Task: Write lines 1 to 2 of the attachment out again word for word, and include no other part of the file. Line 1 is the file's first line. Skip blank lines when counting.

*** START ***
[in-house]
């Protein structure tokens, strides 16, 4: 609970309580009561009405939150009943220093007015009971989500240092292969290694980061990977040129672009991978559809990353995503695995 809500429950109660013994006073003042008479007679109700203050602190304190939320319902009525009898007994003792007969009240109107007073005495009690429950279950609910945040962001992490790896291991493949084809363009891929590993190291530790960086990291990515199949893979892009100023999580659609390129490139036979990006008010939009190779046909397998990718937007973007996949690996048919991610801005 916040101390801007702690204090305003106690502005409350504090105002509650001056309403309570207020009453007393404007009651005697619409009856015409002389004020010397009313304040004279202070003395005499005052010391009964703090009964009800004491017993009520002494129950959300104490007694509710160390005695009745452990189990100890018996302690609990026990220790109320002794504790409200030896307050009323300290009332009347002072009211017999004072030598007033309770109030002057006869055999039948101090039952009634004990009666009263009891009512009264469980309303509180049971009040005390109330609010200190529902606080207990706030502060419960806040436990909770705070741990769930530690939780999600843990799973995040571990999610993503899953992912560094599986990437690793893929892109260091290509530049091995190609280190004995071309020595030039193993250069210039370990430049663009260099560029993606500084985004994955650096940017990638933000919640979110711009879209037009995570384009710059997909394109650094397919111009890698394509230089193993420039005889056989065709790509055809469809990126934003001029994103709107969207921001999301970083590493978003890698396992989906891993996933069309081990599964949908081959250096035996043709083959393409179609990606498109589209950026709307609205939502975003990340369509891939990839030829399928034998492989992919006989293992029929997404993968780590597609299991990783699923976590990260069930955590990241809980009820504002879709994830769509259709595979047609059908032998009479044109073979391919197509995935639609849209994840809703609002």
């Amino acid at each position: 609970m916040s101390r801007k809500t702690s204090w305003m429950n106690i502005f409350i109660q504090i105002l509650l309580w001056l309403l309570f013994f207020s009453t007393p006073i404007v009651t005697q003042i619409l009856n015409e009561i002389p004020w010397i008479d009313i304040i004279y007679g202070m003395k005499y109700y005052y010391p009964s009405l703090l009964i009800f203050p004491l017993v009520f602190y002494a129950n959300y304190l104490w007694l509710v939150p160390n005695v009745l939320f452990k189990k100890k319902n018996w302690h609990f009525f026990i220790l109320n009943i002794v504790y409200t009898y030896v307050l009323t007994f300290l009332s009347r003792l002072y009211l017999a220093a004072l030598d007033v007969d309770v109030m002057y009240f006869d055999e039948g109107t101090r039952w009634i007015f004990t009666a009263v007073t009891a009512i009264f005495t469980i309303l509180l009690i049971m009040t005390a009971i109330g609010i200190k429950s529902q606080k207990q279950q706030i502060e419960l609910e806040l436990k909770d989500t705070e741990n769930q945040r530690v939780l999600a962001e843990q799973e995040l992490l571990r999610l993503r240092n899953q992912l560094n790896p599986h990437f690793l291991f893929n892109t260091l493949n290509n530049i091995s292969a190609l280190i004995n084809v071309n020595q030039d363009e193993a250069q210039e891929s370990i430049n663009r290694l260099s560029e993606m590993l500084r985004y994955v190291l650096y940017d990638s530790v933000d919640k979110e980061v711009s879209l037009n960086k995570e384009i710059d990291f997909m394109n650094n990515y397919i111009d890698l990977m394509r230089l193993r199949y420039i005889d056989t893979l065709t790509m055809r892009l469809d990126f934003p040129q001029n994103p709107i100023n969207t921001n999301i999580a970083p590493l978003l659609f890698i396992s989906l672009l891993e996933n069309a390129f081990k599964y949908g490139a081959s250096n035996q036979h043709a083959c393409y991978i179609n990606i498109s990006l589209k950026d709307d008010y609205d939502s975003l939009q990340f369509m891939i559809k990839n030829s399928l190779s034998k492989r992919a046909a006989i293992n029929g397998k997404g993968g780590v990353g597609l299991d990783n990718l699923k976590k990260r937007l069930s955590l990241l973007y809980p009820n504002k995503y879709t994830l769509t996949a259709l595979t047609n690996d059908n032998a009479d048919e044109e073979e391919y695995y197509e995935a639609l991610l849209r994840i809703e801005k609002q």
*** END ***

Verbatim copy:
[in-house]
């Protein structure tokens, strides 16, 4: 609970309580009561009405939150009943220093007015009971989500240092292969290694980061990977040129672009991978559809990353995503695995 809500429950109660013994006073003042008479007679109700203050602190304190939320319902009525009898007994003792007969009240109107007073005495009690429950279950609910945040962001992490790896291991493949084809363009891929590993190291530790960086990291990515199949893979892009100023999580659609390129490139036979990006008010939009190779046909397998990718937007973007996949690996048919991610801005 916040101390801007702690204090305003106690502005409350504090105002509650001056309403309570207020009453007393404007009651005697619409009856015409002389004020010397009313304040004279202070003395005499005052010391009964703090009964009800004491017993009520002494129950959300104490007694509710160390005695009745452990189990100890018996302690609990026990220790109320002794504790409200030896307050009323300290009332009347002072009211017999004072030598007033309770109030002057006869055999039948101090039952009634004990009666009263009891009512009264469980309303509180049971009040005390109330609010200190529902606080207990706030502060419960806040436990909770705070741990769930530690939780999600843990799973995040571990999610993503899953992912560094599986990437690793893929892109260091290509530049091995190609280190004995071309020595030039193993250069210039370990430049663009260099560029993606500084985004994955650096940017990638933000919640979110711009879209037009995570384009710059997909394109650094397919111009890698394509230089193993420039005889056989065709790509055809469809990126934003001029994103709107969207921001999301970083590493978003890698396992989906891993996933069309081990599964949908081959250096035996043709083959393409179609990606498109589209950026709307609205939502975003990340369509891939990839030829399928034998492989992919006989293992029929997404993968780590597609299991990783699923976590990260069930955590990241809980009820504002879709994830769509259709595979047609059908032998009479044109073979391919197509995935639609849209994840809703609002």